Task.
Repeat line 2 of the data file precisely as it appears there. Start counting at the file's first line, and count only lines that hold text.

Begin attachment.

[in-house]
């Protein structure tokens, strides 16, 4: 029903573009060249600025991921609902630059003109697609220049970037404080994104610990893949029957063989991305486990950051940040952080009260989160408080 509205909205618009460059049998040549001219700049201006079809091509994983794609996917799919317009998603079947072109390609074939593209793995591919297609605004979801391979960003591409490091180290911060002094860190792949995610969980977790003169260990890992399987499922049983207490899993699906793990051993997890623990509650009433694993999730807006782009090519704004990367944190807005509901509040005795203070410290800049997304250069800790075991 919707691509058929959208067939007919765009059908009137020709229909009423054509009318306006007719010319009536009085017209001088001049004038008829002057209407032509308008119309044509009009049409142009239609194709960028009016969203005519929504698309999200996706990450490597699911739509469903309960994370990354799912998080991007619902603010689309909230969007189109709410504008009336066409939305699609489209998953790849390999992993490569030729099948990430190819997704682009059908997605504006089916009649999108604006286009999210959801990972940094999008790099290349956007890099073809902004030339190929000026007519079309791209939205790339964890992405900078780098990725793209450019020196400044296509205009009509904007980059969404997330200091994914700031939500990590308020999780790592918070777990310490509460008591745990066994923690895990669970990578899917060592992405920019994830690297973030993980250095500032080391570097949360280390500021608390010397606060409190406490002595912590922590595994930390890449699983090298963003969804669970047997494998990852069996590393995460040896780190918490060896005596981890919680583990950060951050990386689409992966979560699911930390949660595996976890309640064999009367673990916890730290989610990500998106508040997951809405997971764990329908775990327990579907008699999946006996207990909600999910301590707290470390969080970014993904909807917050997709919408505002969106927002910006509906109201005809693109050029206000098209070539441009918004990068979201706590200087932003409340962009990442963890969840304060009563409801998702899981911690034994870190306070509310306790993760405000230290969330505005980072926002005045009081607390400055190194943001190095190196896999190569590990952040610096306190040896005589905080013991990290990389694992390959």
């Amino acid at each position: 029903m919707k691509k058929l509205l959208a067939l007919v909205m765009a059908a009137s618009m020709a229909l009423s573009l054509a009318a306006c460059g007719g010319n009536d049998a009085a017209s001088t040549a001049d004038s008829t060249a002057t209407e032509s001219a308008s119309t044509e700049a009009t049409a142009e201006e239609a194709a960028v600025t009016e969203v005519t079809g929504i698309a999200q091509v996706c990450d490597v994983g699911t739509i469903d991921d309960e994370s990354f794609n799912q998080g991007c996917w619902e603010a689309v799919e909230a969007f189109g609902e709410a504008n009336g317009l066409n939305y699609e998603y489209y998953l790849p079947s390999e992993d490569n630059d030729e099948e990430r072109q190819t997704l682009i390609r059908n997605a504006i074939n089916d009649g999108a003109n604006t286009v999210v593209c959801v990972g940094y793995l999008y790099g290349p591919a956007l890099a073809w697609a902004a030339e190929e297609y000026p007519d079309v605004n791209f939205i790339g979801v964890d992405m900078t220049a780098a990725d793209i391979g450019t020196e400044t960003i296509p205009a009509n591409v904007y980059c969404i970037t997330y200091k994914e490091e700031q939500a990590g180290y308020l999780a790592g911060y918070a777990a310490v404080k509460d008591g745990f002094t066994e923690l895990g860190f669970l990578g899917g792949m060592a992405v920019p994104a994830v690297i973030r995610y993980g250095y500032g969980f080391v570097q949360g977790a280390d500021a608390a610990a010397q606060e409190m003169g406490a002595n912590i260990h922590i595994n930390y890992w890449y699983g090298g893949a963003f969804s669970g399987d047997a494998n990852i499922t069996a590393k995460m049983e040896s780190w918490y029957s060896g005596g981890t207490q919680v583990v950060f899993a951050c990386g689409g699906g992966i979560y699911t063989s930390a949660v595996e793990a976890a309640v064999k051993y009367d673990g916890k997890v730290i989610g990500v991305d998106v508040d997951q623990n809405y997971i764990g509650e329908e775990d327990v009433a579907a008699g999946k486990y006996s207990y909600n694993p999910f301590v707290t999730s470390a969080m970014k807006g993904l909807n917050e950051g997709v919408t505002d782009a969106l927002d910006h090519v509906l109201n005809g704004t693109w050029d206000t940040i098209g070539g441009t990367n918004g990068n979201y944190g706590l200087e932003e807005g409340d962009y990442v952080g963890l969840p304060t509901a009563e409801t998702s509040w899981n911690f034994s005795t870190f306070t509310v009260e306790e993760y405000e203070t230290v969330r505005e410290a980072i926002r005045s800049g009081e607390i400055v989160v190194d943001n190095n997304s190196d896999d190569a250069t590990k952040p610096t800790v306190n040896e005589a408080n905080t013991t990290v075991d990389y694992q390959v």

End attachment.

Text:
């Protein structure tokens, strides 16, 4: 029903573009060249600025991921609902630059003109697609220049970037404080994104610990893949029957063989991305486990950051940040952080009260989160408080 509205909205618009460059049998040549001219700049201006079809091509994983794609996917799919317009998603079947072109390609074939593209793995591919297609605004979801391979960003591409490091180290911060002094860190792949995610969980977790003169260990890992399987499922049983207490899993699906793990051993997890623990509650009433694993999730807006782009090519704004990367944190807005509901509040005795203070410290800049997304250069800790075991 919707691509058929959208067939007919765009059908009137020709229909009423054509009318306006007719010319009536009085017209001088001049004038008829002057209407032509308008119309044509009009049409142009239609194709960028009016969203005519929504698309999200996706990450490597699911739509469903309960994370990354799912998080991007619902603010689309909230969007189109709410504008009336066409939305699609489209998953790849390999992993490569030729099948990430190819997704682009059908997605504006089916009649999108604006286009999210959801990972940094999008790099290349956007890099073809902004030339190929000026007519079309791209939205790339964890992405900078780098990725793209450019020196400044296509205009009509904007980059969404997330200091994914700031939500990590308020999780790592918070777990310490509460008591745990066994923690895990669970990578899917060592992405920019994830690297973030993980250095500032080391570097949360280390500021608390010397606060409190406490002595912590922590595994930390890449699983090298963003969804669970047997494998990852069996590393995460040896780190918490060896005596981890919680583990950060951050990386689409992966979560699911930390949660595996976890309640064999009367673990916890730290989610990500998106508040997951809405997971764990329908775990327990579907008699999946006996207990909600999910301590707290470390969080970014993904909807917050997709919408505002969106927002910006509906109201005809693109050029206000098209070539441009918004990068979201706590200087932003409340962009990442963890969840304060009563409801998702899981911690034994870190306070509310306790993760405000230290969330505005980072926002005045009081607390400055190194943001190095190196896999190569590990952040610096306190040896005589905080013991990290990389694992390959």